White v. United States, 613 A.2d 869, 879 (D.C.1992) (en banc).   In White the defendant was charged with forgery of “a bank check having a value of $250 or more.”   At trial, the judge neglected to instruct the jury that to find her guilty of the crime charged, the jury also had to find that the value of the check was at least $250.   We held that the failure to give such an instruction was not reversible error because “no rational jury” could have found that the writing was false and yet not have found that the check was for $250 or more.  Id. at 879.

We followed White in Peterson v. United States, 657 A.2d 756 (D.C.1995), in which the appellant argued that the trial court committed reversible error when it failed to instruct the jury on operability as an element of possession of a prohibited weapon.   This court concluded that the circumstantial evidence “was such that no rational jury could have failed to find that the shotgun was operable if fully instructed on that element.”  Id. at 763 (citations omitted).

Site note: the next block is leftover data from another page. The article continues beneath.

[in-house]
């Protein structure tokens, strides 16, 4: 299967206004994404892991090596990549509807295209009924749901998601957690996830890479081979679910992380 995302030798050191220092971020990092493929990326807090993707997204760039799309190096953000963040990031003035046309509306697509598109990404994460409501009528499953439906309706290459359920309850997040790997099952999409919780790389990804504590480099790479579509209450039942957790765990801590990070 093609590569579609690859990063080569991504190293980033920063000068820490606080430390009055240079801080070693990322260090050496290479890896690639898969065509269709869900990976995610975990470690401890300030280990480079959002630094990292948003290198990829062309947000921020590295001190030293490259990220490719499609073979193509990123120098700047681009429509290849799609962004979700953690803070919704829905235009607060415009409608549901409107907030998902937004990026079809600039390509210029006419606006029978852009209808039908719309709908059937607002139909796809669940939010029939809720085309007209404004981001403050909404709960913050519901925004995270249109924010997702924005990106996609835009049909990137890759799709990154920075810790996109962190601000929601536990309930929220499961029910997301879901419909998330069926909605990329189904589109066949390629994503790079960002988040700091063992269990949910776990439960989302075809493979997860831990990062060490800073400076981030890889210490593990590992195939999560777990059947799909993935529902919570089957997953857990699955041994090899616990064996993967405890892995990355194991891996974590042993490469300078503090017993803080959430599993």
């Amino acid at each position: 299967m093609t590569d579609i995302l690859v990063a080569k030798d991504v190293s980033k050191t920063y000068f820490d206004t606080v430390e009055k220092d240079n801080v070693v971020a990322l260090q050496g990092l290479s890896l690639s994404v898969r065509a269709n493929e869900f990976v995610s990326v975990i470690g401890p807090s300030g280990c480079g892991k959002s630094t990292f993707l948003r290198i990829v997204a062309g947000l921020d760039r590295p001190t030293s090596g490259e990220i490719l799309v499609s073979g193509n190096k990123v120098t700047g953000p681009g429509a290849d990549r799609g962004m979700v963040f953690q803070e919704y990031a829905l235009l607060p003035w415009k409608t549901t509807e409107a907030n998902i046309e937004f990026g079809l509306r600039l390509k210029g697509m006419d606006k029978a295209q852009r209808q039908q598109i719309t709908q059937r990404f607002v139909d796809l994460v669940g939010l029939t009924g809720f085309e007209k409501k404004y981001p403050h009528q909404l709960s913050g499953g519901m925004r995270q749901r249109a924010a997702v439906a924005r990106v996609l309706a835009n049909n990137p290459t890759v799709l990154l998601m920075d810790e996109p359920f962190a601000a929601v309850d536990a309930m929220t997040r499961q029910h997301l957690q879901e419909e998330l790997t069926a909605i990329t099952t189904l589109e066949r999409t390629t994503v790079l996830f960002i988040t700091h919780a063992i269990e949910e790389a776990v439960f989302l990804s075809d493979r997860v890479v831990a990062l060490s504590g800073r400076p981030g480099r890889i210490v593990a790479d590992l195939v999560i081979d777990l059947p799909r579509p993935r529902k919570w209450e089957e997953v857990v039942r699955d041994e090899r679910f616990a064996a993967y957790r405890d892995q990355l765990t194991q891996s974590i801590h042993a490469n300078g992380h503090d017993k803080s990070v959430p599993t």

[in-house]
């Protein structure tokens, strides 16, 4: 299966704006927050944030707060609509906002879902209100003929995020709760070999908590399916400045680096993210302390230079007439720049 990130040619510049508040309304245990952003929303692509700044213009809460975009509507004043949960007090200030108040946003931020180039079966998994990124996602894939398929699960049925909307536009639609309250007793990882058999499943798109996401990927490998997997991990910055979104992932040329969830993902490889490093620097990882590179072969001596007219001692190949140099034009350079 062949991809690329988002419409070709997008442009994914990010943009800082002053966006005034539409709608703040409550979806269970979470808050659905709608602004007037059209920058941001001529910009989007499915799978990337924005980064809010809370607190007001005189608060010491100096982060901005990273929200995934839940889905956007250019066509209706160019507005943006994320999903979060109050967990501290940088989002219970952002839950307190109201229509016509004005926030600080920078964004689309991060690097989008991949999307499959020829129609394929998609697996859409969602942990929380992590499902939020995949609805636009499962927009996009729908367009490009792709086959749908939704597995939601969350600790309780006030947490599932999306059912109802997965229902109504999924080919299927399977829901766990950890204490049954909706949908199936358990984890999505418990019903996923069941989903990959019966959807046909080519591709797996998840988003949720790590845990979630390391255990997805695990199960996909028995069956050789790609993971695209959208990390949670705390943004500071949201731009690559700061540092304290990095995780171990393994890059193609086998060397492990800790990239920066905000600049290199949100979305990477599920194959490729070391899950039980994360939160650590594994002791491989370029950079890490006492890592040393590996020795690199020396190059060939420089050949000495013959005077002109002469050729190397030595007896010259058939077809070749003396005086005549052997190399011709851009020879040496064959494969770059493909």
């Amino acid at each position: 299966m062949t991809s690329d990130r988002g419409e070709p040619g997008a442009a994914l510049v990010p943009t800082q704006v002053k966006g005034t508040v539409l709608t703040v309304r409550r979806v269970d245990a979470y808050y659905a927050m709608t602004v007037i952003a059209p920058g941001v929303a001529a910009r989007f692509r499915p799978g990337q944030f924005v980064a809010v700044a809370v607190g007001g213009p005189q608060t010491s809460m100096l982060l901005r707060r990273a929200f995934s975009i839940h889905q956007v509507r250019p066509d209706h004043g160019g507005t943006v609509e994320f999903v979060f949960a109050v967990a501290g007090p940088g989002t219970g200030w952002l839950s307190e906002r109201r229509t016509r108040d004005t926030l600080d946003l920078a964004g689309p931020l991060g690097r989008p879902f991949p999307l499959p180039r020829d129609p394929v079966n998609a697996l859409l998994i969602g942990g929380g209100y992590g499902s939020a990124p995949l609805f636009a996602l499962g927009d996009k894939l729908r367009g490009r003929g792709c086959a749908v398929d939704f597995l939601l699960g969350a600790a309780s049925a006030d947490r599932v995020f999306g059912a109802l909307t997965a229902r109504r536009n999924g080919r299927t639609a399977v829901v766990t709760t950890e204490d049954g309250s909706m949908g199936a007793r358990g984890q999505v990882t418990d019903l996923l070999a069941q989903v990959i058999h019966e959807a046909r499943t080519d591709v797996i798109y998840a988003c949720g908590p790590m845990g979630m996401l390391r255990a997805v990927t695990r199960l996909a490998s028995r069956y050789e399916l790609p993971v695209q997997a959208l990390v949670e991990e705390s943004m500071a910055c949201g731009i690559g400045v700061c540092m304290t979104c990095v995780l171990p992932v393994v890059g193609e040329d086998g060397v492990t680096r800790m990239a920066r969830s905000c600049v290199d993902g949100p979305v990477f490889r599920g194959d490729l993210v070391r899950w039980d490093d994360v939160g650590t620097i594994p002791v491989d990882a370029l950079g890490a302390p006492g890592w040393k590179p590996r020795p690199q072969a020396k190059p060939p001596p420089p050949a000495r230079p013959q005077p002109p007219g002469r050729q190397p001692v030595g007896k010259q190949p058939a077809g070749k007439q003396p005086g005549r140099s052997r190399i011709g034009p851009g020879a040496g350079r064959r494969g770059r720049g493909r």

In the case at bar, the evidence was also “such that no rational jury could have failed to find” that the crimes occurred within a drug-free zone.   First, although the judge did not orally instruct the jury on the drug-free zone element, the jury made that finding on the verdict form.   That form, which the judge amended just before he began his jury instructions, asked the jury whether appellant was guilty of Count I, “Distribution of Cocaine Within 1000 Feet of Spingarn Senior High School.”   The form then went on to say, “If you are unable to reach a verdict on Count I, you may consider the lesser included offense of Distribution of Cocaine.”   The form was structured similarly for Count II, the PWID charge.   In each instance, the jury foreman checked the line which indicated that the jury found appellant guilty of committing the crime “within 1000 feet of Spingarn Senior High School.”